This is the case [wealthy technology executive Ross] Perot made for himself, starting in 1992. “See, there’s a lot I don’t understand,” he said in a debate with George H.W. Bush and Bill Clinton. “I do understand business. I do understand creating jobs. I do understand how to make things work. And I got a long history of doing that.”
Billionaires since have echoed him. Bloomberg cited the “pragmatic approach” of business leaders. Schultz’s website prominently features his successes at Starbucks. Trump leaned on his business background, telling voters in early campaign ads, “My opponents have no experience in creating jobs or making deals.”
The problem is that it’s not really clear the skills transfer. In the course of their meteoric professional careers, billionaires mostly interact with people who work for or with them, and lots of political concerns that rank highly for everyday Americans aren’t areas they know anything about.
Schultz is no exception here. He frequently mentions the debt and the deficit and seems inclined to make them a focal point of his campaign, while polls show Americans don’t care about them very much right now — they rank the economy, health care, terrorism, and jobs as higher priorities, with the share concerned with the budget deficit steadily falling since 2012. In business terms, it’s not clear that there’s much demand for the product Schultz wants to offer. Even mediocre politicians typically are more attuned to that.
Some wealthy candidates and their backers argue that their substantial bank accounts make them less beholden to large political donors. This argument has been prevalent since changes in campaign finance law in the 1970s, as Kevin Kruse, a professor of history at Princeton, and Julian Elizer, a political historian at Princeton, noted in a January 29, 2019 article in The Washington Post:
The rising tide of wealthy candidates is also a direct result of an important Supreme Court decision. Two years after Congress reformed the campaign finance system in response to the revelations of Watergate, the Supreme Court undid some of the changes in the 1976 ruling in Buckley v. Valeo. The Court maintained some of the new limits on campaign spending, primarily for those who accepted public funds, but it also ruled that candidates had the right to spend unlimited amounts of their own money on their own campaigns.
The decision gave wealthy candidates a tremendous advantage: They could spend as much of their own fortunes, as they wanted as long as they didn’t accept any public funds. Self-funded campaigns had the ironic consequence of letting wealthy elites present themselves as populist champions. In 1988, for instance, Democratic businessman Herbert Kohl ran for a Senate seat in Wisconsin with a motto that promised he would be beholden only to the voters: “Nobody’s Senator but yours.” Numerous governors such as David Walters in Oklahoma and Kirk Fordice in Mississippi likewise came to office directly from the boardroom. In 2019, when the cost of campaigns has reached astronomical levels, extremely rich business leaders — who have thrived in the era of growing inequality — want to be part of the political action.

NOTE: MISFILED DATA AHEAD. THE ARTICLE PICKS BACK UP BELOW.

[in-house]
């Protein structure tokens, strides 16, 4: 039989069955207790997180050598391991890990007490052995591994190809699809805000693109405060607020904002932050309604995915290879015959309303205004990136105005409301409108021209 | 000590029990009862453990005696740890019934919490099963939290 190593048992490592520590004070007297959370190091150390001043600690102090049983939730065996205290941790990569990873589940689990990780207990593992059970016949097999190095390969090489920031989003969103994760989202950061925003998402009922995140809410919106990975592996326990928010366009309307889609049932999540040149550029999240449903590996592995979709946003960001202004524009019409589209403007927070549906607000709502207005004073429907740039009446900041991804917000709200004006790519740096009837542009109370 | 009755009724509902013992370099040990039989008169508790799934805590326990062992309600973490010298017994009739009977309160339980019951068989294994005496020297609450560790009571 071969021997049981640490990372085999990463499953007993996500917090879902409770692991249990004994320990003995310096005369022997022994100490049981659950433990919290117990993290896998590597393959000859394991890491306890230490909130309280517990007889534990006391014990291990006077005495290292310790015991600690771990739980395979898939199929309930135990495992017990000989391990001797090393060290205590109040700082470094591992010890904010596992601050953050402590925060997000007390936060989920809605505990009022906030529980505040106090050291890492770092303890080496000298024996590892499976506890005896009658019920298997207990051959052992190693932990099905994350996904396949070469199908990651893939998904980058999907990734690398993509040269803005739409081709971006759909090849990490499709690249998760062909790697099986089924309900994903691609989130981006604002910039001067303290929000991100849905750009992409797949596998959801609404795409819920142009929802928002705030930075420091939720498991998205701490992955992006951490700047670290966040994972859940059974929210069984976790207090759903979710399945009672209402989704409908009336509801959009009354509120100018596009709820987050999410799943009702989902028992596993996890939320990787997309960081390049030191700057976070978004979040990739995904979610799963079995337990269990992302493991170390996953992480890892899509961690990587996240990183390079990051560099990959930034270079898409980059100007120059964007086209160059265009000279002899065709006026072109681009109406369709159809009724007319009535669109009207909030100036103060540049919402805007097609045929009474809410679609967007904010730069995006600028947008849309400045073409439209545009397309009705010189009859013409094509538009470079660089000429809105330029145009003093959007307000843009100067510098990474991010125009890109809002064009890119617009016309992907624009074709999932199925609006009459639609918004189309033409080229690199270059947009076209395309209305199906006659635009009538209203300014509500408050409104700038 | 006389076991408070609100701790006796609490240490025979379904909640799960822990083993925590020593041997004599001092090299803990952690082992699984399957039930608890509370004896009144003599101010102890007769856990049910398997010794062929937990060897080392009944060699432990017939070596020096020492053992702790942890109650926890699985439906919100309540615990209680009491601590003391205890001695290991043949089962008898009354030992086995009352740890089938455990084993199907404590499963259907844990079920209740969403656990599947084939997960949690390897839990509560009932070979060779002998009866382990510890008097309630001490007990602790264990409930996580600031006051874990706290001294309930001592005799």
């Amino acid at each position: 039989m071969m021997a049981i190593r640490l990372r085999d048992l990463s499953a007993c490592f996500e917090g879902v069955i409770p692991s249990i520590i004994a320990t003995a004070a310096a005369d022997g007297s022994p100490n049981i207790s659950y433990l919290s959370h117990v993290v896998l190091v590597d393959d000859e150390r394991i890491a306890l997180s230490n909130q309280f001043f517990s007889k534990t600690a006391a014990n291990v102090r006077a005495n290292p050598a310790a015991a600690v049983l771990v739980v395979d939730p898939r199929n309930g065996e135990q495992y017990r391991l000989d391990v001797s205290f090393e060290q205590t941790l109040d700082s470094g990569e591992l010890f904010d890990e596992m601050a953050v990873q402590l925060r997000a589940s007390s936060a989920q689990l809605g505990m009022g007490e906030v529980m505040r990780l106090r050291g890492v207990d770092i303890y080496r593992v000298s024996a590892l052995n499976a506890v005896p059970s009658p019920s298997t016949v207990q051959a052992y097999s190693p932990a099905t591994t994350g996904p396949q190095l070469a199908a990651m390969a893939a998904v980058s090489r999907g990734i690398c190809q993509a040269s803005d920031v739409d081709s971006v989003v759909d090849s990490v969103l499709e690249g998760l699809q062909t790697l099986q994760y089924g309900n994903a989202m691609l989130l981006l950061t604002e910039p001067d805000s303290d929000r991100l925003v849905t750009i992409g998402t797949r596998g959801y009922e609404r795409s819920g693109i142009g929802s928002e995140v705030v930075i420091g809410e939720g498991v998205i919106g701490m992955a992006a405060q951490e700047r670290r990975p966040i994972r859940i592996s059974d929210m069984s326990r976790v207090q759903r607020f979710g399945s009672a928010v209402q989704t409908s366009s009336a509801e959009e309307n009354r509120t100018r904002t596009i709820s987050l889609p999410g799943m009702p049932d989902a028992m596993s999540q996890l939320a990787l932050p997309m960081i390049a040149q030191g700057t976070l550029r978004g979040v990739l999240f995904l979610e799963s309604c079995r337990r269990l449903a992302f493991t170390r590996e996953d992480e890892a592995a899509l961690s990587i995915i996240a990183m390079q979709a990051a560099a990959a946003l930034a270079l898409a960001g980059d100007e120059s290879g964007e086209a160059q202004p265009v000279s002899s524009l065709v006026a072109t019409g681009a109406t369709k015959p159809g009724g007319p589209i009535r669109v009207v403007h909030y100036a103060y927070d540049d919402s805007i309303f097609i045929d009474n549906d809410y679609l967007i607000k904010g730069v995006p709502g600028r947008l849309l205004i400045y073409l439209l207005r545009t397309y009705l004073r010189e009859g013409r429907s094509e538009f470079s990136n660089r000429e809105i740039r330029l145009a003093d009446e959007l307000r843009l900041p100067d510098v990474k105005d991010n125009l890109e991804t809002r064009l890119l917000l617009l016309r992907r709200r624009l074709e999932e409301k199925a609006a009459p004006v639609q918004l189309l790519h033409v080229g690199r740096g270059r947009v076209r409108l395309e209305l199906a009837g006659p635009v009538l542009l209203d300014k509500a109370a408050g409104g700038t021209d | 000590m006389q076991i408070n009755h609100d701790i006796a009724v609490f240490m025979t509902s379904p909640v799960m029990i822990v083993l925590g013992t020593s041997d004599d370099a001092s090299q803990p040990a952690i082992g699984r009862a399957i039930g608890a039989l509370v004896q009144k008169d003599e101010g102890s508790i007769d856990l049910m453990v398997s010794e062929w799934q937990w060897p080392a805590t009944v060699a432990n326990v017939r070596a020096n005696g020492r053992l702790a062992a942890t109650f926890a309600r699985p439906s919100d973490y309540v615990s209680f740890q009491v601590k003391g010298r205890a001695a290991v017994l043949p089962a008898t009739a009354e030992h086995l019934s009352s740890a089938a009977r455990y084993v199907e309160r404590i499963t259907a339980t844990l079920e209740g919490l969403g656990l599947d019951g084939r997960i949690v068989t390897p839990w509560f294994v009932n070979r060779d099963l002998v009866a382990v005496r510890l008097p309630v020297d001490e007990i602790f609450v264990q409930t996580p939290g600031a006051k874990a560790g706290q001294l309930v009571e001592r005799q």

Kruse and Elizer argue, however, that opportunities afforded to candidates by personal wealth do not necessarily benefit the public as a whole. “We have created these opportunities at the expense of a value once considered essential in elections: political experience,” they write. “We have thrown out the idea that having worked in government and demonstrated one’s qualifications in a lower-level elected office is one of the best measures to see how a person will handle the awesome responsibilities that come with the Oval Office.”
If popular sentiment about the need to confront economic inequality grows, billionaire candidates could face an electorate skeptical about whether they can champion the economic interests of most Americans.
- How much of the material in this reading was new to you, and how much was already familiar? Do you have any questions about what you read?
- What are some arguments for and against billionaires running for President? Which of the arguments do you find most convincing?
- Do the skills necessary to become a billionaire translate into the skills necessary to run a country? Why or why not?
- What are the pluses and minuses of a self-funded campaign? Do you think that self-funded billionaire candidates, who are less dependent on large donors, are more or less likely to be able to represent the economic interests of most Americans? Why?
Reading Two: When Wealth and Democracy Collide
A recent assessment of members of Congress suggested that the average member of Congress is 12 times wealthier than the typical American household. According to the same source, the average net worth of a U.S. senator is $3.2 million.